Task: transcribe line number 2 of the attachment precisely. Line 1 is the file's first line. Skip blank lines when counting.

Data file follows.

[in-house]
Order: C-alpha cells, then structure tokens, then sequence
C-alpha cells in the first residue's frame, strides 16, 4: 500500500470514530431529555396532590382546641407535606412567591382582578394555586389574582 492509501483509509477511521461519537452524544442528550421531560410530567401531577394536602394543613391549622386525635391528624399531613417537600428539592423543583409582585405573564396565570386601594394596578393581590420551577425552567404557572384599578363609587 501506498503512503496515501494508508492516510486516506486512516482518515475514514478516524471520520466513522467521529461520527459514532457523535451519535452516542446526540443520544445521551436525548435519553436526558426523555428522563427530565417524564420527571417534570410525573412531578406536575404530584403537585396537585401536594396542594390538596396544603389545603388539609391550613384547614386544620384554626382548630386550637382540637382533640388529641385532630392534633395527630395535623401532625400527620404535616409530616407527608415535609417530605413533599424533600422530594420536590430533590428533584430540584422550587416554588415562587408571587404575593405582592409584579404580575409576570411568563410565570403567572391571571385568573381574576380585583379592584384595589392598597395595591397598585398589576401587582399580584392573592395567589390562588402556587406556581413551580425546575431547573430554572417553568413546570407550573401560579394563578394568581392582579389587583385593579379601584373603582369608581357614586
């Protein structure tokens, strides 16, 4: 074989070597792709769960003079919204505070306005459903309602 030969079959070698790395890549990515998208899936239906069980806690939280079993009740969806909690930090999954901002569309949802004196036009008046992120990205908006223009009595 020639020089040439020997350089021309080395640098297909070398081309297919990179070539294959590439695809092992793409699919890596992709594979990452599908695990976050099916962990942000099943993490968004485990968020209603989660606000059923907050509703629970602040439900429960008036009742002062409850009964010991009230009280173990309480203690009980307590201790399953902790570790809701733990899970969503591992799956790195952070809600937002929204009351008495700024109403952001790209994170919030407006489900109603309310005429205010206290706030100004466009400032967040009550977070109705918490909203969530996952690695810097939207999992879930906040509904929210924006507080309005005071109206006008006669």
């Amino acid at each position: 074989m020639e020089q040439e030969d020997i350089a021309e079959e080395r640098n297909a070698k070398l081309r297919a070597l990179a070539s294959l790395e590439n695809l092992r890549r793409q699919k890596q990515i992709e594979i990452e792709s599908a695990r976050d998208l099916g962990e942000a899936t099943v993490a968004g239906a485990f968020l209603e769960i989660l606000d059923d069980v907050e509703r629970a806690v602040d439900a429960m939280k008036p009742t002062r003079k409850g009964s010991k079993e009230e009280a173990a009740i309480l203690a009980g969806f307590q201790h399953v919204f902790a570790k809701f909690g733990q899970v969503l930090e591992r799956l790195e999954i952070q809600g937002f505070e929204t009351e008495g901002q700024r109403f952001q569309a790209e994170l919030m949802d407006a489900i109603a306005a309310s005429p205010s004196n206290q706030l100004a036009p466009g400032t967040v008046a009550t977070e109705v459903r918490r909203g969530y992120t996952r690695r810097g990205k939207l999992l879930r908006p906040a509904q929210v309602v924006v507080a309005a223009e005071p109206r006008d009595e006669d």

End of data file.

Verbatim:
Order: C-alpha cells, then structure tokens, then sequence